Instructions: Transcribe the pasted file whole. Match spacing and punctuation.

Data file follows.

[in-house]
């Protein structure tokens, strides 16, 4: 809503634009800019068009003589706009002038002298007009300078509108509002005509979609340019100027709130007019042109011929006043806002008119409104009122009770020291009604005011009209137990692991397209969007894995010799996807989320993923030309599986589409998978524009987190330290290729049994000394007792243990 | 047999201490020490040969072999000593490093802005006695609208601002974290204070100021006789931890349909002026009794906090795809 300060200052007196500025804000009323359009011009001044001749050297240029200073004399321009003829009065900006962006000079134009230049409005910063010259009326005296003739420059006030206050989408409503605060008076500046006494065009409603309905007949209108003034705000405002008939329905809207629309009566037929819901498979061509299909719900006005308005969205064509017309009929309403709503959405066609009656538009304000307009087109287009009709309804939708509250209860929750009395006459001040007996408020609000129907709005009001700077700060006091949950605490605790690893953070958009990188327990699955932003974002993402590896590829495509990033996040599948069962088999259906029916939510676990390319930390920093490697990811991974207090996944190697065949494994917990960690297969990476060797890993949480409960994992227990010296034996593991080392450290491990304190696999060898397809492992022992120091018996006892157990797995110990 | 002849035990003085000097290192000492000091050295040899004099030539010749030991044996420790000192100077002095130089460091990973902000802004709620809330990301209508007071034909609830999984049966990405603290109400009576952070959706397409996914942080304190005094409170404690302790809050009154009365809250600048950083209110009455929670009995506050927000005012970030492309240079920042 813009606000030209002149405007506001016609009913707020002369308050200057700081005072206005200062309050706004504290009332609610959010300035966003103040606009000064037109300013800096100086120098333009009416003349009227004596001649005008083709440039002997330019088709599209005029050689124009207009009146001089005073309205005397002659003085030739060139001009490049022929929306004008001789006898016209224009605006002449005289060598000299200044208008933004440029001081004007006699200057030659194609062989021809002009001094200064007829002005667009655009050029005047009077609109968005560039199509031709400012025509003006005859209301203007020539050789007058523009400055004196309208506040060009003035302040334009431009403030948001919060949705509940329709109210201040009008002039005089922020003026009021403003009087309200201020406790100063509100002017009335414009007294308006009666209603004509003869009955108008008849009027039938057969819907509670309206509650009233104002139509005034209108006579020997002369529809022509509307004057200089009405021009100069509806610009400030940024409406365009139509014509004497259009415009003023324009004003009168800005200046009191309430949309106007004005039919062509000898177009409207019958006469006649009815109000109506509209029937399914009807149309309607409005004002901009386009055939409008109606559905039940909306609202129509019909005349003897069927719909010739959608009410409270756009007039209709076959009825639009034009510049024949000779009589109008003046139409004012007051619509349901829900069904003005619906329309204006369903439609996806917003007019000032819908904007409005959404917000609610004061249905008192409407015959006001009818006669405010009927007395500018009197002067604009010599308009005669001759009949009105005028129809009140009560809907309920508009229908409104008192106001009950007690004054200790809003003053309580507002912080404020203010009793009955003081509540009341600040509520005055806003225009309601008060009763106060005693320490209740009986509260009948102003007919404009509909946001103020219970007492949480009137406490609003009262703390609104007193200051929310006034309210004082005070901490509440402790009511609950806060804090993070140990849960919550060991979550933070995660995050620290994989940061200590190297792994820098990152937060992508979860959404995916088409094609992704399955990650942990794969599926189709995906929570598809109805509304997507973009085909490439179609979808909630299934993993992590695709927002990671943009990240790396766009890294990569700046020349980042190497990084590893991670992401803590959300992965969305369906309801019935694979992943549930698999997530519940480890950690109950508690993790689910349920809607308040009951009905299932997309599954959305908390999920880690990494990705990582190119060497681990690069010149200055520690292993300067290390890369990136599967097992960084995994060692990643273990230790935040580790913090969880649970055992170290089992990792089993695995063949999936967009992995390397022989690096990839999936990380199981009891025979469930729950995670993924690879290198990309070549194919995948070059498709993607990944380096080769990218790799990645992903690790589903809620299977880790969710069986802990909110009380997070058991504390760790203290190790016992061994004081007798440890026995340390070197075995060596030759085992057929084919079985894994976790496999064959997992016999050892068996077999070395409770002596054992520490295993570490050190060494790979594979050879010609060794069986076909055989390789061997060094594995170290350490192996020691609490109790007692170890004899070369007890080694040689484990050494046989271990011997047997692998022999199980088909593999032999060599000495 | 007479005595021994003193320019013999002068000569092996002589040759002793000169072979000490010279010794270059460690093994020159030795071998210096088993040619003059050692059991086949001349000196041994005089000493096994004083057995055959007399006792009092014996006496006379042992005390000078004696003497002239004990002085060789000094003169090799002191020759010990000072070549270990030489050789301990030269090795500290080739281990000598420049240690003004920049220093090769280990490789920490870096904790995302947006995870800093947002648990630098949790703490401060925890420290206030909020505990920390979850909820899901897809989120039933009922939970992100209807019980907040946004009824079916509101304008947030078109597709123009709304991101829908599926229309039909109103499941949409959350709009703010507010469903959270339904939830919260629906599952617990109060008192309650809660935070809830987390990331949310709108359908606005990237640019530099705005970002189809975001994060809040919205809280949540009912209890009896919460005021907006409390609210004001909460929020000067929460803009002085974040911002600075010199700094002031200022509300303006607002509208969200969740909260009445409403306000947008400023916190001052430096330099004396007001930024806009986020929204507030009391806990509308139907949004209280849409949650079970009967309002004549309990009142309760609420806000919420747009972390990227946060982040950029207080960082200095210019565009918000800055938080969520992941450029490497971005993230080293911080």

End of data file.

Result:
[in-house]
């Protein structure tokens, strides 16, 4: 809503634009800019068009003589706009002038002298007009300078509108509002005509979609340019100027709130007019042109011929006043806002008119409104009122009770020291009604005011009209137990692991397209969007894995010799996807989320993923030309599986589409998978524009987190330290290729049994000394007792243990 | 047999201490020490040969072999000593490093802005006695609208601002974290204070100021006789931890349909002026009794906090795809 300060200052007196500025804000009323359009011009001044001749050297240029200073004399321009003829009065900006962006000079134009230049409005910063010259009326005296003739420059006030206050989408409503605060008076500046006494065009409603309905007949209108003034705000405002008939329905809207629309009566037929819901498979061509299909719900006005308005969205064509017309009929309403709503959405066609009656538009304000307009087109287009009709309804939708509250209860929750009395006459001040007996408020609000129907709005009001700077700060006091949950605490605790690893953070958009990188327990699955932003974002993402590896590829495509990033996040599948069962088999259906029916939510676990390319930390920093490697990811991974207090996944190697065949494994917990960690297969990476060797890993949480409960994992227990010296034996593991080392450290491990304190696999060898397809492992022992120091018996006892157990797995110990 | 002849035990003085000097290192000492000091050295040899004099030539010749030991044996420790000192100077002095130089460091990973902000802004709620809330990301209508007071034909609830999984049966990405603290109400009576952070959706397409996914942080304190005094409170404690302790809050009154009365809250600048950083209110009455929670009995506050927000005012970030492309240079920042 813009606000030209002149405007506001016609009913707020002369308050200057700081005072206005200062309050706004504290009332609610959010300035966003103040606009000064037109300013800096100086120098333009009416003349009227004596001649005008083709440039002997330019088709599209005029050689124009207009009146001089005073309205005397002659003085030739060139001009490049022929929306004008001789006898016209224009605006002449005289060598000299200044208008933004440029001081004007006699200057030659194609062989021809002009001094200064007829002005667009655009050029005047009077609109968005560039199509031709400012025509003006005859209301203007020539050789007058523009400055004196309208506040060009003035302040334009431009403030948001919060949705509940329709109210201040009008002039005089922020003026009021403003009087309200201020406790100063509100002017009335414009007294308006009666209603004509003869009955108008008849009027039938057969819907509670309206509650009233104002139509005034209108006579020997002369529809022509509307004057200089009405021009100069509806610009400030940024409406365009139509014509004497259009415009003023324009004003009168800005200046009191309430949309106007004005039919062509000898177009409207019958006469006649009815109000109506509209029937399914009807149309309607409005004002901009386009055939409008109606559905039940909306609202129509019909005349003897069927719909010739959608009410409270756009007039209709076959009825639009034009510049024949000779009589109008003046139409004012007051619509349901829900069904003005619906329309204006369903439609996806917003007019000032819908904007409005959404917000609610004061249905008192409407015959006001009818006669405010009927007395500018009197002067604009010599308009005669001759009949009105005028129809009140009560809907309920508009229908409104008192106001009950007690004054200790809003003053309580507002912080404020203010009793009955003081509540009341600040509520005055806003225009309601008060009763106060005693320490209740009986509260009948102003007919404009509909946001103020219970007492949480009137406490609003009262703390609104007193200051929310006034309210004082005070901490509440402790009511609950806060804090993070140990849960919550060991979550933070995660995050620290994989940061200590190297792994820098990152937060992508979860959404995916088409094609992704399955990650942990794969599926189709995906929570598809109805509304997507973009085909490439179609979808909630299934993993992590695709927002990671943009990240790396766009890294990569700046020349980042190497990084590893991670992401803590959300992965969305369906309801019935694979992943549930698999997530519940480890950690109950508690993790689910349920809607308040009951009905299932997309599954959305908390999920880690990494990705990582190119060497681990690069010149200055520690292993300067290390890369990136599967097992960084995994060692990643273990230790935040580790913090969880649970055992170290089992990792089993695995063949999936967009992995390397022989690096990839999936990380199981009891025979469930729950995670993924690879290198990309070549194919995948070059498709993607990944380096080769990218790799990645992903690790589903809620299977880790969710069986802990909110009380997070058991504390760790203290190790016992061994004081007798440890026995340390070197075995060596030759085992057929084919079985894994976790496999064959997992016999050892068996077999070395409770002596054992520490295993570490050190060494790979594979050879010609060794069986076909055989390789061997060094594995170290350490192996020691609490109790007692170890004899070369007890080694040689484990050494046989271990011997047997692998022999199980088909593999032999060599000495 | 007479005595021994003193320019013999002068000569092996002589040759002793000169072979000490010279010794270059460690093994020159030795071998210096088993040619003059050692059991086949001349000196041994005089000493096994004083057995055959007399006792009092014996006496006379042992005390000078004696003497002239004990002085060789000094003169090799002191020759010990000072070549270990030489050789301990030269090795500290080739281990000598420049240690003004920049220093090769280990490789920490870096904790995302947006995870800093947002648990630098949790703490401060925890420290206030909020505990920390979850909820899901897809989120039933009922939970992100209807019980907040946004009824079916509101304008947030078109597709123009709304991101829908599926229309039909109103499941949409959350709009703010507010469903959270339904939830919260629906599952617990109060008192309650809660935070809830987390990331949310709108359908606005990237640019530099705005970002189809975001994060809040919205809280949540009912209890009896919460005021907006409390609210004001909460929020000067929460803009002085974040911002600075010199700094002031200022509300303006607002509208969200969740909260009445409403306000947008400023916190001052430096330099004396007001930024806009986020929204507030009391806990509308139907949004209280849409949650079970009967309002004549309990009142309760609420806000919420747009972390990227946060982040950029207080960082200095210019565009918000800055938080969520992941450029490497971005993230080293911080």